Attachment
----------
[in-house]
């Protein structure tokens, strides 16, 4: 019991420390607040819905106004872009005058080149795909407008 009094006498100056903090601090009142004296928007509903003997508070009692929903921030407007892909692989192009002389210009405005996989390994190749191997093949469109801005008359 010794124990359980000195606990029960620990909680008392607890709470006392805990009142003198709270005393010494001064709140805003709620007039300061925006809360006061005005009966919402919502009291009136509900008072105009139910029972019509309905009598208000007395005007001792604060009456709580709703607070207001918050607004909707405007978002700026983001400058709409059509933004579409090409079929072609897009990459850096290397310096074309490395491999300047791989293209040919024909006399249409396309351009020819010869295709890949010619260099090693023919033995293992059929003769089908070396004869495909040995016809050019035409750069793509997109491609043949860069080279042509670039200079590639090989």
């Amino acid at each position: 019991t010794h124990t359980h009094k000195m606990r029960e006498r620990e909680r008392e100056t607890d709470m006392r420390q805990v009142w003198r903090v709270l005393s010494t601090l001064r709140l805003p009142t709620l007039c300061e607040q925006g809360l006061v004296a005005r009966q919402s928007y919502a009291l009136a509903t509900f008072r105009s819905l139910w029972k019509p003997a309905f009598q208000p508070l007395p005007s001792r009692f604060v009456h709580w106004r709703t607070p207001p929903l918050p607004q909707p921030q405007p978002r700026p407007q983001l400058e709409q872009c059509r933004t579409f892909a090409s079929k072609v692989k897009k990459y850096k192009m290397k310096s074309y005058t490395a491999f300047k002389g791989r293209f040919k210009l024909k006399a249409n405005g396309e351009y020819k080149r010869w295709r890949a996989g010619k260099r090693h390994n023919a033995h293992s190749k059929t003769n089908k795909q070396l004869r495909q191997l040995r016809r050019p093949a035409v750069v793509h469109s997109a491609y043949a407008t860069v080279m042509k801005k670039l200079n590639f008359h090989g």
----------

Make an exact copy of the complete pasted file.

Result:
[in-house]
């Protein structure tokens, strides 16, 4: 019991420390607040819905106004872009005058080149795909407008 009094006498100056903090601090009142004296928007509903003997508070009692929903921030407007892909692989192009002389210009405005996989390994190749191997093949469109801005008359 010794124990359980000195606990029960620990909680008392607890709470006392805990009142003198709270005393010494001064709140805003709620007039300061925006809360006061005005009966919402919502009291009136509900008072105009139910029972019509309905009598208000007395005007001792604060009456709580709703607070207001918050607004909707405007978002700026983001400058709409059509933004579409090409079929072609897009990459850096290397310096074309490395491999300047791989293209040919024909006399249409396309351009020819010869295709890949010619260099090693023919033995293992059929003769089908070396004869495909040995016809050019035409750069793509997109491609043949860069080279042509670039200079590639090989």
């Amino acid at each position: 019991t010794h124990t359980h009094k000195m606990r029960e006498r620990e909680r008392e100056t607890d709470m006392r420390q805990v009142w003198r903090v709270l005393s010494t601090l001064r709140l805003p009142t709620l007039c300061e607040q925006g809360l006061v004296a005005r009966q919402s928007y919502a009291l009136a509903t509900f008072r105009s819905l139910w029972k019509p003997a309905f009598q208000p508070l007395p005007s001792r009692f604060v009456h709580w106004r709703t607070p207001p929903l918050p607004q909707p921030q405007p978002r700026p407007q983001l400058e709409q872009c059509r933004t579409f892909a090409s079929k072609v692989k897009k990459y850096k192009m290397k310096s074309y005058t490395a491999f300047k002389g791989r293209f040919k210009l024909k006399a249409n405005g396309e351009y020819k080149r010869w295709r890949a996989g010619k260099r090693h390994n023919a033995h293992s190749k059929t003769n089908k795909q070396l004869r495909q191997l040995r016809r050019p093949a035409v750069v793509h469109s997109a491609y043949a407008t860069v080279m042509k801005k670039l200079n590639f008359h090989g």